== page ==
Rewriting medieval French literature
Medieval scholar and chair of Beloit’s French department Joseph Derosier asks his upper-level French students to read translations of medieval French romance literature. By reimagining Arthurian legends using modern stories, his students show that these 13th century tales remain relevant in spite of their age.
Stories about King Arthur, the Knights of the Round Table (the namesake of Beloit’s student newspaper), and the Holy Grail circulated widely throughout Europe during the Middle Ages, first in French and then translated into Latin, German, and numerous local languages. Many of these romances depict war and bloodshed during the Crusades, resulting in the conquest of non-Christian groups and the creation of modern ideas of national identity. They display complex courtly intrigue as borders and alliances shift, in addition to graphic scenes of sexual and physical violence.
Even when given its historical context, this content can be difficult to take in. Because the Middle Ages have been reappropriated and decontextualized by modern culture—from video games and Disney movies to the KKK—the task is even more daunting. But Derosier doesn’t ignore this tension. In fact, he encourages his students to grapple with it, says Emily Kratz’21, a double major in political science and French who took Derosier’s medieval literature class during her sophomore year.
“Something that I really enjoyed in his classes is that he doesn’t let you shy away from being uncomfortable,” Kratz says. “If you don’t understand something, he wants you to push on that and figure out why or try to interpret it. The skill that he really focuses on is how do you work through and sit with it.”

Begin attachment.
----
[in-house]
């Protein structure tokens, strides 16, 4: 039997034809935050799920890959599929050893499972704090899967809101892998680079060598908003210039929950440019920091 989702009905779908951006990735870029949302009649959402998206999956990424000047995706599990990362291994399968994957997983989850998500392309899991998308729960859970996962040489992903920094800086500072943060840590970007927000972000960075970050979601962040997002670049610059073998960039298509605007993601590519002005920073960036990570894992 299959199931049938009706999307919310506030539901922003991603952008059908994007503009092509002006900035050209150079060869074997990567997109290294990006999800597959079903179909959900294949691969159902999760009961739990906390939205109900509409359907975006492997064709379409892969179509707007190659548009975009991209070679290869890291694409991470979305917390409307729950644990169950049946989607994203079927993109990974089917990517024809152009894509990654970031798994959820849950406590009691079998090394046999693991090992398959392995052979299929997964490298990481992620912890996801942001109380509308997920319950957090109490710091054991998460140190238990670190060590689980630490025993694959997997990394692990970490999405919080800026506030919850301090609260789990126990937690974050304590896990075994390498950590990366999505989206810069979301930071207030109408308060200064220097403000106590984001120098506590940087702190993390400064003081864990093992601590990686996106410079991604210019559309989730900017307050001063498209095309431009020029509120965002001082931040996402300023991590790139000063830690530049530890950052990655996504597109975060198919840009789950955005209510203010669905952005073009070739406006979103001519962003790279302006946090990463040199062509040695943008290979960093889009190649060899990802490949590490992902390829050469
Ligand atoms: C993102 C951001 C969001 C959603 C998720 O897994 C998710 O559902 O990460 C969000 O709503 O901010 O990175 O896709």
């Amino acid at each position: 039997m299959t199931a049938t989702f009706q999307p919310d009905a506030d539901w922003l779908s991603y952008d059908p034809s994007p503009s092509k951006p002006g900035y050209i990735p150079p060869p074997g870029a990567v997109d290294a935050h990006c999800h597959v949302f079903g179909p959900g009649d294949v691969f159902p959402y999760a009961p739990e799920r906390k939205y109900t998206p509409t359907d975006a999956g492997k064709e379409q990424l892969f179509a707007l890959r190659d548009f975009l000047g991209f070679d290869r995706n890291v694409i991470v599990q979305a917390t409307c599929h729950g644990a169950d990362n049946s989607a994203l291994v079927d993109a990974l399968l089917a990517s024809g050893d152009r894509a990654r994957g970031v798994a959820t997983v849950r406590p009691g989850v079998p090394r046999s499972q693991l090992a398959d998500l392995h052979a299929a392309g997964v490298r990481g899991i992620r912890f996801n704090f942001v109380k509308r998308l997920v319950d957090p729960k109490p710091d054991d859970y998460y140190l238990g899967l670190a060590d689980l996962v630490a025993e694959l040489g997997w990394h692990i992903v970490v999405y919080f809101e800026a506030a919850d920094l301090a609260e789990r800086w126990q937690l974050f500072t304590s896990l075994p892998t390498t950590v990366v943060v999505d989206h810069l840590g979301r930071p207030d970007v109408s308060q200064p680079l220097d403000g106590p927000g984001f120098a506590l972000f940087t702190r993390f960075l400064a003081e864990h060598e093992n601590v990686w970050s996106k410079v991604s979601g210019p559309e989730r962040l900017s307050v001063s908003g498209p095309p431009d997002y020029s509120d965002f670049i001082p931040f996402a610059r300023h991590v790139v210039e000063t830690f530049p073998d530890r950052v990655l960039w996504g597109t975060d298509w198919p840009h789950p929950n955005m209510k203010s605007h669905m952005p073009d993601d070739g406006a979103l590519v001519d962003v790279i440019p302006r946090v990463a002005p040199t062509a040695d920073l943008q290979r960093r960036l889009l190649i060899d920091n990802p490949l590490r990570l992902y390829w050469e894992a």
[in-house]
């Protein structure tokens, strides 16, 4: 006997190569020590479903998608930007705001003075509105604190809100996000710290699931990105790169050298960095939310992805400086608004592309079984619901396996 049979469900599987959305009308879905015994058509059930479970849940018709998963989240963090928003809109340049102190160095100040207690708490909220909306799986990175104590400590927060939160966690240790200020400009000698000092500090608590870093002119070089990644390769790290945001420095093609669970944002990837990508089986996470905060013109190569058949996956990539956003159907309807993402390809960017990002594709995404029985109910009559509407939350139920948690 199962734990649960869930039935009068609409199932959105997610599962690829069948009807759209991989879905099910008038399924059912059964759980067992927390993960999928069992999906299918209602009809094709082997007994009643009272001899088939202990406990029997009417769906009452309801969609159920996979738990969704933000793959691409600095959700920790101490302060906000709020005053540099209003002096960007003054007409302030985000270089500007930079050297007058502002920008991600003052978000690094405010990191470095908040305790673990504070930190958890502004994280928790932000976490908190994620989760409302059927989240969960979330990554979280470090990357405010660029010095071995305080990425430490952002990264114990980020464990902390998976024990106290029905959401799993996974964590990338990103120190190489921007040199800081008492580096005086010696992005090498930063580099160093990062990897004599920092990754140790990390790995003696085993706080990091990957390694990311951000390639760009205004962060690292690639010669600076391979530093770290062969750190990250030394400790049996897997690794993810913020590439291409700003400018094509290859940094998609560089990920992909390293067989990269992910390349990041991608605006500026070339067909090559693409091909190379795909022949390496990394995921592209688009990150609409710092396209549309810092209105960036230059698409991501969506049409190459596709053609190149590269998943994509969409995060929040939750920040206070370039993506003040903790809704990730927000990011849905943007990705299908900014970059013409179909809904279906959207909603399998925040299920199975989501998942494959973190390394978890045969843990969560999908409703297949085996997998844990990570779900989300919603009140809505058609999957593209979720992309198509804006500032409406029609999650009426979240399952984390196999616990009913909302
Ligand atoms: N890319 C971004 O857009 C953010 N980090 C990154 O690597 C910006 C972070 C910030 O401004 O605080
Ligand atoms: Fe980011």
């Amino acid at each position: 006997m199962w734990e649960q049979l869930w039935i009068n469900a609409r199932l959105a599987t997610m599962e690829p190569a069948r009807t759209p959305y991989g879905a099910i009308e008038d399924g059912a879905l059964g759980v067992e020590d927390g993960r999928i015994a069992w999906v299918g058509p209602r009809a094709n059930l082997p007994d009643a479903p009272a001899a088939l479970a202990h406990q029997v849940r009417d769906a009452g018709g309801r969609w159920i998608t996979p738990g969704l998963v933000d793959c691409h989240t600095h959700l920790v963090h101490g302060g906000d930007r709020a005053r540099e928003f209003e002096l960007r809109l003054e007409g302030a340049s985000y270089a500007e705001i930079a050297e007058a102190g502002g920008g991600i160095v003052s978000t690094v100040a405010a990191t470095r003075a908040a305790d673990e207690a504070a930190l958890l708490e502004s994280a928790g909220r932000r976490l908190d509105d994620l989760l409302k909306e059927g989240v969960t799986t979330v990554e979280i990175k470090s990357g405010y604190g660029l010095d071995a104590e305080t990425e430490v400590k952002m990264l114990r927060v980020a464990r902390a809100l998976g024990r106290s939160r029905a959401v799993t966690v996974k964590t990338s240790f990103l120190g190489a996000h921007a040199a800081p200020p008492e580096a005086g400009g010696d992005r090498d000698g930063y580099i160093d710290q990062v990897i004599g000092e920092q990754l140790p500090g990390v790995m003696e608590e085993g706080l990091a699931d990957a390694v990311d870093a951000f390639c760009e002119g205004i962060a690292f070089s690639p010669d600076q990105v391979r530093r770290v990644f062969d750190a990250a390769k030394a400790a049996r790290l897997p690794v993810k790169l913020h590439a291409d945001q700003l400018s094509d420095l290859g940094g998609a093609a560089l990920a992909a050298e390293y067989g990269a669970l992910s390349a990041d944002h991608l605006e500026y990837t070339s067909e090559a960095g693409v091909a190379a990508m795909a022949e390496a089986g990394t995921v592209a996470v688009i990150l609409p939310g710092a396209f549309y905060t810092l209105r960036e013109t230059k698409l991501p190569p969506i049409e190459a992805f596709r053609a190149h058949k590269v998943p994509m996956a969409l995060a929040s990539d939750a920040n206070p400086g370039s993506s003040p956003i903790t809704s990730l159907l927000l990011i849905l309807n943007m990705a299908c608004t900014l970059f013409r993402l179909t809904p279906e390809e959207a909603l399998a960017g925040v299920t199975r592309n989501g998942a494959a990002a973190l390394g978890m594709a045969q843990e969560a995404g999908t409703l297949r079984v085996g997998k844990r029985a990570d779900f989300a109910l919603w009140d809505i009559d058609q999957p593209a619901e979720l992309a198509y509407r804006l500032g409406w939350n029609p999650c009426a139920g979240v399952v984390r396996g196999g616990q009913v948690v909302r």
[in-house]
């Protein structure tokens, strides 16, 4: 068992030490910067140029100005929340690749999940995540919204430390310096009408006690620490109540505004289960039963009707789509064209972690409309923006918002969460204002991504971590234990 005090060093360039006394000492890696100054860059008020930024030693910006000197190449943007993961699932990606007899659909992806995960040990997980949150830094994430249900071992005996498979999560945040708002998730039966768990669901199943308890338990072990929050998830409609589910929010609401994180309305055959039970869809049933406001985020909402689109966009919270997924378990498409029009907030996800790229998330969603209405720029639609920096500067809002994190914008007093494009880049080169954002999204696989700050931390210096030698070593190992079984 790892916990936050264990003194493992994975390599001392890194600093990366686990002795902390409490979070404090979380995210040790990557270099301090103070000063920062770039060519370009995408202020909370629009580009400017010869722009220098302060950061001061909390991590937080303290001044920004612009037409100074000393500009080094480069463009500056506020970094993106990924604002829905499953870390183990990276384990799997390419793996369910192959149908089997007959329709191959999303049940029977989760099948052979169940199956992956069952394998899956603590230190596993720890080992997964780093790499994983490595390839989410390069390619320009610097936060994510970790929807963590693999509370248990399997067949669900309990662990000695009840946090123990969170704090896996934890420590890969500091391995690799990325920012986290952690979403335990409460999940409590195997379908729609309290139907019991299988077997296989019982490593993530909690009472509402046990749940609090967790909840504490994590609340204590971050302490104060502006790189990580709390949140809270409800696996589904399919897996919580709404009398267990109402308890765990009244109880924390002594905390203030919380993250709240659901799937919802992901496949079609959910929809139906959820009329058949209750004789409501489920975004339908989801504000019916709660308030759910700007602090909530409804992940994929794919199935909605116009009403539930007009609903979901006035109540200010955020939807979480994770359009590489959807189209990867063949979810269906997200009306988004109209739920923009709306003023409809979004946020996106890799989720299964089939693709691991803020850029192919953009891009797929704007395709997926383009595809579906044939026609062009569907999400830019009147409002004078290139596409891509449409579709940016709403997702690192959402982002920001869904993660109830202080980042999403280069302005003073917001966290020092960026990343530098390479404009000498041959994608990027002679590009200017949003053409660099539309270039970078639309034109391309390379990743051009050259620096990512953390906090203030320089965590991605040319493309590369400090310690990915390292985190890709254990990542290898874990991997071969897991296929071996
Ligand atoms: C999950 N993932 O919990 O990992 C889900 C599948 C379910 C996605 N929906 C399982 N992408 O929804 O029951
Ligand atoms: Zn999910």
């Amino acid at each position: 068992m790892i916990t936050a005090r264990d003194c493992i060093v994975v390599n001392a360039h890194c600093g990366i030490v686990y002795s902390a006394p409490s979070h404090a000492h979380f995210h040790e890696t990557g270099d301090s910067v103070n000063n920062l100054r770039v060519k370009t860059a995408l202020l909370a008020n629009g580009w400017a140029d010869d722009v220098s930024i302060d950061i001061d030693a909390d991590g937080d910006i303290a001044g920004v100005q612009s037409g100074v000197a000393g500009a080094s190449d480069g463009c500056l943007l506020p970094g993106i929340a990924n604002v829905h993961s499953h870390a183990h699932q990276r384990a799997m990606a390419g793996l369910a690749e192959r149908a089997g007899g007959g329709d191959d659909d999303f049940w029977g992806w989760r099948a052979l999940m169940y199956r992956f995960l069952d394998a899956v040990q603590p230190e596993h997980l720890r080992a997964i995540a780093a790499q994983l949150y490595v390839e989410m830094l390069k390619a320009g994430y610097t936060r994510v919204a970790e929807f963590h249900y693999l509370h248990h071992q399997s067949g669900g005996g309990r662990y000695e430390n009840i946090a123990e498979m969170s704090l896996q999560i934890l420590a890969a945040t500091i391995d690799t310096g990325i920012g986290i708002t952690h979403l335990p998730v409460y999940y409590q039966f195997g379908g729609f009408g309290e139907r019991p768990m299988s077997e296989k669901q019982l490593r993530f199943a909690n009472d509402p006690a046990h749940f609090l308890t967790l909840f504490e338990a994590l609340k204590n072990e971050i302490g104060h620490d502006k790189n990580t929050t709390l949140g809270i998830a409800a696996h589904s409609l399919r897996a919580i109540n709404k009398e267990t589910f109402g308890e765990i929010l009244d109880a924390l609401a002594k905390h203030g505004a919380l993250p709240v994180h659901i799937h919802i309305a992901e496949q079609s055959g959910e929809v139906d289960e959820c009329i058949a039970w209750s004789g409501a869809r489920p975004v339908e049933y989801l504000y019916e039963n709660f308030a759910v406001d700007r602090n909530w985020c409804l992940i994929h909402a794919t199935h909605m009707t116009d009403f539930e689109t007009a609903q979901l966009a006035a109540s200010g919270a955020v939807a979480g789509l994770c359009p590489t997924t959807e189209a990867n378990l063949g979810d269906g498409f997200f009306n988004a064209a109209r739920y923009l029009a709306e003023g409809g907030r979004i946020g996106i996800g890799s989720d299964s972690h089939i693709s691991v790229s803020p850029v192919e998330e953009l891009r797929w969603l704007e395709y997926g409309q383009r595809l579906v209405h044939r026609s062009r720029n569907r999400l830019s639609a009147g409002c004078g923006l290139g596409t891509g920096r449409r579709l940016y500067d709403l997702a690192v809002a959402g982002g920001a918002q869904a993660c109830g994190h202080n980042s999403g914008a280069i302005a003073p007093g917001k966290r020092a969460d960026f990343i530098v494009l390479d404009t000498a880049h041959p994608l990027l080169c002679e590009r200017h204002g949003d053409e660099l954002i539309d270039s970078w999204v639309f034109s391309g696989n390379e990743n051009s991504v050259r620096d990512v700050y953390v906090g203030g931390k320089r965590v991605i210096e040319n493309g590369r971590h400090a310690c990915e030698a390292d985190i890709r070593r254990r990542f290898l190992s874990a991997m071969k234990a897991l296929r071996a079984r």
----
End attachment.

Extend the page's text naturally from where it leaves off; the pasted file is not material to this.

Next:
One way that Derosier does this is by asking his students to create their own modern reinterpretations of these stories from popular culture. Kratz fondly remembers mimicking the style of Arthurian legends while using the plot and characters of the American iteration of The Office.
“I took the Pam and Jim storyline where they can’t get together in the beginning of the show and used the narrative techniques to rewrite it,” she says. In her version, Jim’s love for Pam transforms him into a telephone so that he can be with Pam forever—while the two remain chaste.
Derosier remembers Kratz’s project as a strong example of applying the themes and concepts of the past to the media of the present. “[Kratz’s creative project] references other tales of transformation and themes of chaste love being eternal and more pure than marital love, [because] true love in these romances is almost never with one’s spouse,” Derosier explains.
Before graduating in May, Kratz took several other classes with Derosier, including one on Maghreban literature (from the former French colonies in Northern Africa) and French New Wave cinema. She says the complex conversations and creative reinterpretations will stick with her.
“[Derosier’s classes] really helped me analyze text because you look at literature from a different perspective. When I’ve taken so many classes with him and done analysis so many times, it starts to become a habit of, ‘How do I look at it this way?’” Kratz adds with a laugh, “Which, if I may be so cheesy, is also the cornerstone of the liberal arts.”